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Ricardo the ‘Logician’ versus Tooke the ‘Empiricist’: on their different vital contributions to classical economics

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  • Smith, Matthew

Abstract

David Ricardo (1772-1823) and Thomas Tooke (1774-1858) were contemporaries in the ‘golden era’ of English classical economics, along with Malthus, Torrens and McCulloch. The central figure in that era was undoubtedly Ricardo with his vital contributions to the ‘core’ analysis of value and distribution. By contrast, Tooke’s vital contributions were mainly to the empirical analysis of prices as well as to the theory of money and prices, the latter made well after Ricardo’s premature death in 1823. Whereas Ricardo can be characterized as the ‘Logician’, the supreme deductive thinker among classical economists; Tooke can be characterized as the ‘Empiricist’, the supreme inductive thinker among classical contemporaries. The purpose of this paper is to explore the relationship between these two economists with their very different approaches to economics and to compare their different but vital contributions to the development of classical economics. We first consider and show the path-making nature of Ricardo’s contribution to the development of the ‘core’ theory of value and distribution. The paper then considers Tooke’s banking school monetary theory, showing it to represent an outright rejection of Ricardo’s well established monetary theory. It is argued that Tooke’s monetary theory provides a more valuable and lasting contribution than Ricardo’s quantity theory of money to the modern development of classical economics. In the brief conclusion we reconcile the different contributions of these two economists to modern classical economics.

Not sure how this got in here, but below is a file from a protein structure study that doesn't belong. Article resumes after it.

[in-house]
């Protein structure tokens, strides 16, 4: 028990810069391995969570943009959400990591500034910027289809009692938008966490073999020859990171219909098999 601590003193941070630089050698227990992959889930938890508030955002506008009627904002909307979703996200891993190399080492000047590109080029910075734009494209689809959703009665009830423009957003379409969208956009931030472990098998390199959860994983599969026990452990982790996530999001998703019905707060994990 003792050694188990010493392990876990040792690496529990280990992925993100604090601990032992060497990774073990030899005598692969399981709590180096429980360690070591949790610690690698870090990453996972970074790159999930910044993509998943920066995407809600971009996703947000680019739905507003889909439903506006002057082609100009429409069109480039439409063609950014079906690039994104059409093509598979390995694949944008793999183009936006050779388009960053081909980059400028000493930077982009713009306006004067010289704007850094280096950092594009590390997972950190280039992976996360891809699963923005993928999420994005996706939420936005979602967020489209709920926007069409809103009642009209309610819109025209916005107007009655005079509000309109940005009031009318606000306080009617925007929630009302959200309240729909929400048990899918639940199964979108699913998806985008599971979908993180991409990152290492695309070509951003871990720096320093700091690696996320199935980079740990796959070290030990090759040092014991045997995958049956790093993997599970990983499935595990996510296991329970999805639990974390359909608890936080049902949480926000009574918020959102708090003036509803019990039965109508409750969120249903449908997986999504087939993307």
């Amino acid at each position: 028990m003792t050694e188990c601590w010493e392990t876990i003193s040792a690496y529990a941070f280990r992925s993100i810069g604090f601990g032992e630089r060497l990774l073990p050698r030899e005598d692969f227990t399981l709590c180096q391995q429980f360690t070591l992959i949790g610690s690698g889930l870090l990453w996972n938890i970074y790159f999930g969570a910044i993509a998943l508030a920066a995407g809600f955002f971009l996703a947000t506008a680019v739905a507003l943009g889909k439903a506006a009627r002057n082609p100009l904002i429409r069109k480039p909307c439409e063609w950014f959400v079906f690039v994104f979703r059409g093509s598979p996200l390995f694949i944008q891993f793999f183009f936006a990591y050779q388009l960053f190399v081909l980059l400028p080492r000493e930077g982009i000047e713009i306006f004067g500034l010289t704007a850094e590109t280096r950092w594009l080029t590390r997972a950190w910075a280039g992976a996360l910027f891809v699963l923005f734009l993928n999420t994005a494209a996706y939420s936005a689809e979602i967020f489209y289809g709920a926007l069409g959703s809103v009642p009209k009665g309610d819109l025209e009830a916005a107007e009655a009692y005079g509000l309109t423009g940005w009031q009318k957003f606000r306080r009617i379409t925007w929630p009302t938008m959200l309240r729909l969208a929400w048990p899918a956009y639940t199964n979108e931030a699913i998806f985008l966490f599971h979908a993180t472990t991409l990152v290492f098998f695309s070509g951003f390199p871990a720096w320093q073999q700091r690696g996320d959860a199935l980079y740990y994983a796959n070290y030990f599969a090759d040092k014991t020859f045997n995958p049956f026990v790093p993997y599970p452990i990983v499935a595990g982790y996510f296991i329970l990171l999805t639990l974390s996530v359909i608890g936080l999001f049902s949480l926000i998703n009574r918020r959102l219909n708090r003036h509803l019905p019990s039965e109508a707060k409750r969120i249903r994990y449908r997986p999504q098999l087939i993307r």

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  • Smith, Matthew, 2014. "Ricardo the ‘Logician’ versus Tooke the ‘Empiricist’: on their different vital contributions to classical economics," Working Papers 2014-12, University of Sydney, School of Economics.
  • Handle: RePEc:syd:wpaper:2014-12
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    1. Smith, Adam, 1776. "An Inquiry into the Nature and Causes of the Wealth of Nations," History of Economic Thought Books, McMaster University Archive for the History of Economic Thought, number smith1776.
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